Research ArticleCell Biology

Protein kinase A–dependent phosphorylation stimulates the transcriptional activity of hypoxia-inducible factor 1

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Science Signaling  31 May 2016:
Vol. 9, Issue 430, pp. ra56
DOI: 10.1126/scisignal.aaf0583

Enhancing hypoxic responses with PKA

The genes targeted by the transcription factor HIF-1 are involved in adapting to low-oxygen conditions. However, responses mediated by HIF-1 also contribute to the pathogenesis of cancer and cardiovascular disease. The second messenger cAMP is increased in cancer cells and initially increased in failing hearts. Bullen et al. found that the cAMP-activated kinase PKA phosphorylated HIF-1α, which increased its abundance and activity in cultured cardiomyocytes and a cancer cell line. Stimuli that increased cAMP concentrations enhanced the expression of HIF-1 target genes encoding enzymes that convert cAMP to adenosine, a metabolite that suppresses antitumor immunity and reduces heart rate and contractility. Thus, these data establish a mechanistic link between a kinase (PKA) and transcription factor (HIF-1) that contribute to the progression of cancer and cardiovascular disease.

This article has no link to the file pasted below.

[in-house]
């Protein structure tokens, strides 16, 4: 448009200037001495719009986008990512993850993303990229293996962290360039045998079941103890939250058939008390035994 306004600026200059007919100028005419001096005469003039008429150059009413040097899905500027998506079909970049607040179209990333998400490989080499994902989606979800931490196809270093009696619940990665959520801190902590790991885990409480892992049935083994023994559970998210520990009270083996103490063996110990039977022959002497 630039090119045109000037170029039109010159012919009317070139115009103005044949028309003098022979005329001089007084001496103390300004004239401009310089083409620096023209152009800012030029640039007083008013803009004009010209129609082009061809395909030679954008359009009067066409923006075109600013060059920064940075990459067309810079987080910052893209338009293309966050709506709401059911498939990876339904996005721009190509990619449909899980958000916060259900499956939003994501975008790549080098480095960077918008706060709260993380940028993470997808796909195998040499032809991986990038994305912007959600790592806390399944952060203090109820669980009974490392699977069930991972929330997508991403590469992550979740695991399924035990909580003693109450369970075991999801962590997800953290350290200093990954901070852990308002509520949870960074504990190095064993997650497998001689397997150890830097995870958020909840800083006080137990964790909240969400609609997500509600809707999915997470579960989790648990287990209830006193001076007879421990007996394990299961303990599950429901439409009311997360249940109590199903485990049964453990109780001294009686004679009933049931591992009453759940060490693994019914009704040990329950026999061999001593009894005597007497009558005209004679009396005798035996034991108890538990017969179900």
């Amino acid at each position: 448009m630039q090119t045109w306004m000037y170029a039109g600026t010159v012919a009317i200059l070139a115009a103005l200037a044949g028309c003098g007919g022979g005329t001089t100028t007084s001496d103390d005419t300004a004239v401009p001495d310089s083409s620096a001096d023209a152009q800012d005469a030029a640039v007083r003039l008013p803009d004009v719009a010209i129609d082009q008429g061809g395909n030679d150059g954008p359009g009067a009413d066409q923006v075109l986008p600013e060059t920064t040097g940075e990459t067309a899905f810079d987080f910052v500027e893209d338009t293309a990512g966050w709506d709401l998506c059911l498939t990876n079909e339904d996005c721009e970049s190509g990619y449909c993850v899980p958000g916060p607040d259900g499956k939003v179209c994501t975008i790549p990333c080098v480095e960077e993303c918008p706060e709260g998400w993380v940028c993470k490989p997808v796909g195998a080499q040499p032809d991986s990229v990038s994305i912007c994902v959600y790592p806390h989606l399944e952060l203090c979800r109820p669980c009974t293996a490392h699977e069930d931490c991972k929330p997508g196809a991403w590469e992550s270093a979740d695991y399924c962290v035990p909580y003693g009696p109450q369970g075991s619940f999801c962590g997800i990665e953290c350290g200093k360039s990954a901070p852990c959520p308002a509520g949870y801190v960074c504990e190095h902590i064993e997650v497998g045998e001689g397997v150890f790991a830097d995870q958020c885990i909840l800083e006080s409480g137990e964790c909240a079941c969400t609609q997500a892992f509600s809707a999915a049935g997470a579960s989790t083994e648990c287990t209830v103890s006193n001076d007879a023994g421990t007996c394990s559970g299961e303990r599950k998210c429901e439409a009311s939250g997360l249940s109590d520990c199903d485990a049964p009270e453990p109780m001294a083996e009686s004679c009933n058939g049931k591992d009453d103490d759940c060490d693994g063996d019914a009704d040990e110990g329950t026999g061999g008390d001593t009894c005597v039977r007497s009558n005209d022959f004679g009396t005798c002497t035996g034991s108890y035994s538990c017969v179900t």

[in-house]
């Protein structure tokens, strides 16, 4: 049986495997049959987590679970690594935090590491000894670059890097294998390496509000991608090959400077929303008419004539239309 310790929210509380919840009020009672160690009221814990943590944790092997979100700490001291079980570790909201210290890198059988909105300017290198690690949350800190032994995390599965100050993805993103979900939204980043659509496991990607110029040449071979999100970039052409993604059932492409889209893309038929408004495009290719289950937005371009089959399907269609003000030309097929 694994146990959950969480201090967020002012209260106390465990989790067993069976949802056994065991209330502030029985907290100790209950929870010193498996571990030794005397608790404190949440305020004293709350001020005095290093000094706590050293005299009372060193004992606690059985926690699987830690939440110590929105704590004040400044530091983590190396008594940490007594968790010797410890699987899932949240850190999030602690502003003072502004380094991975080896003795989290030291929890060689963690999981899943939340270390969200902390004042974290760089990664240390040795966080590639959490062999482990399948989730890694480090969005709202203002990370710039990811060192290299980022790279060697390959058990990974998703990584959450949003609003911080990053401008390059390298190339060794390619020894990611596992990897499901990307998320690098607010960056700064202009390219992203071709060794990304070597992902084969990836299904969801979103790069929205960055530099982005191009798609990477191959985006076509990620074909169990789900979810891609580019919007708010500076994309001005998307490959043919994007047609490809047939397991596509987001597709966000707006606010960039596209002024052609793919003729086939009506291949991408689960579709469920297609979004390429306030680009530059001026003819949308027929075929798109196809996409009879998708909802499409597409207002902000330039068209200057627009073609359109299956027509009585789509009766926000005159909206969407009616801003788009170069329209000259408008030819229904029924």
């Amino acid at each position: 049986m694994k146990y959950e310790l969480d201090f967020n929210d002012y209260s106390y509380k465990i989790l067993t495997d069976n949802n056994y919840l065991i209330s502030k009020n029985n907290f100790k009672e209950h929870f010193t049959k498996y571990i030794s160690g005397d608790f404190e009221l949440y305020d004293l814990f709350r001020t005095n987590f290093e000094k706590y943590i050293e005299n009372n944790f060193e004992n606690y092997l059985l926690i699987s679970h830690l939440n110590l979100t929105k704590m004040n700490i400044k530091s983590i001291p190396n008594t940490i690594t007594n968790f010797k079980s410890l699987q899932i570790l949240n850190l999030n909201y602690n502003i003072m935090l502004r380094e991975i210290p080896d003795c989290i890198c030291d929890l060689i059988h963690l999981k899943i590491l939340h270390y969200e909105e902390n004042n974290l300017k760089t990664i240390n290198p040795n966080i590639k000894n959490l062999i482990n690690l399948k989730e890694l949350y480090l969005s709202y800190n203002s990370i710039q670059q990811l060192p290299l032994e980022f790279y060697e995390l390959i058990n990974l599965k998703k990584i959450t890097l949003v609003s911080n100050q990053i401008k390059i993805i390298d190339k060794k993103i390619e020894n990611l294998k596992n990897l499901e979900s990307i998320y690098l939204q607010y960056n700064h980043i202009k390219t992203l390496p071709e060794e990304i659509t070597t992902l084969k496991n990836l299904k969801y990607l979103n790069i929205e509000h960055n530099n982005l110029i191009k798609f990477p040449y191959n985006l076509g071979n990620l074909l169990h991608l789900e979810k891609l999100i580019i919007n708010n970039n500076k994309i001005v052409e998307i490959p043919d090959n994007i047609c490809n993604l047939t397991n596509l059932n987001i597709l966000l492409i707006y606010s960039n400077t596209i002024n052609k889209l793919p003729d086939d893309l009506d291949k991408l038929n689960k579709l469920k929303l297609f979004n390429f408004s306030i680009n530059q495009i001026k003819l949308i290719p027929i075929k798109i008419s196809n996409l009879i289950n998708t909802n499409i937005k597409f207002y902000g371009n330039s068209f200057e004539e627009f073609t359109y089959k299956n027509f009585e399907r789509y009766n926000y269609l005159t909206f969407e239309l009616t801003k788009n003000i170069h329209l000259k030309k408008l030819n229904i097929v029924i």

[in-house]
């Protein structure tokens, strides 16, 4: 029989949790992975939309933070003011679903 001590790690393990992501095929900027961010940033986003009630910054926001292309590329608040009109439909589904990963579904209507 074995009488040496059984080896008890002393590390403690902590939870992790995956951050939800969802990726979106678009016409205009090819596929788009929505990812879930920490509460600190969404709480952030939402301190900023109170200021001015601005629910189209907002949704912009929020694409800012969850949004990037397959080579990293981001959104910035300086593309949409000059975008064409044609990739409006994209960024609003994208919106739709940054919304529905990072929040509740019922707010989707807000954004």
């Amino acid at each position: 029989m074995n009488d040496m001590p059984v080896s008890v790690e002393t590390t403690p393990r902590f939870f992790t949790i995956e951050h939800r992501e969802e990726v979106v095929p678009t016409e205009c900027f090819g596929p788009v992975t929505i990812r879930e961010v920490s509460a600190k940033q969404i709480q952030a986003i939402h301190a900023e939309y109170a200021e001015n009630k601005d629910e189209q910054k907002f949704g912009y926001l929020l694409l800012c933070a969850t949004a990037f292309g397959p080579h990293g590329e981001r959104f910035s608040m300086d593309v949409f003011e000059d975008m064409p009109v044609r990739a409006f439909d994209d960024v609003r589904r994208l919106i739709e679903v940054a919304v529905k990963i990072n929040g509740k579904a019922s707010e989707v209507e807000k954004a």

Hypoxia-inducible factor 1 (HIF-1) activates the transcription of genes encoding proteins that enable cells to adapt to reduced O2 availability. Proteins encoded by HIF-1 target genes play a central role in mediating physiological processes that are dysregulated in cancer and heart disease. These diseases are also characterized by increased production of cyclic adenosine monophosphate (cAMP), the allosteric activator of cAMP-dependent protein kinase A (PKA). Using glutathione S-transferase pull-down, coimmunoprecipitation, and mass spectrometry analyses, we demonstrated that PKA interacts with HIF-1α in HeLa cervical carcinoma cells and rat cardiomyocytes. PKA phosphorylated Thr63 and Ser692 on HIF-1α in vitro and enhanced HIF transcriptional activity and target gene expression in HeLa cells and rat cardiomyocytes. PKA inhibited the proteasomal degradation of HIF-1α in an O2-independent manner that required the phosphorylation of Thr63 and Ser692 and was not affected by prolyl hydroxylation. PKA also stimulated the binding of the coactivator p300 to HIF-1α to enhance its transcriptional activity and counteracted the inhibitory effect of asparaginyl hydroxylation on the association of p300 with HIF-1α. Furthermore, increased cAMP concentrations enhanced the expression of HIF target genes encoding CD39 and CD73, which are enzymes that convert extracellular adenosine 5′-triphosphate to adenosine, a molecule that enhances tumor immunosuppression and reduces heart rate and contractility. These data link stimuli that promote cAMP signaling, HIF-1α–dependent changes in gene expression, and increased adenosine, all of which contribute to the pathophysiology of cancer and heart disease.

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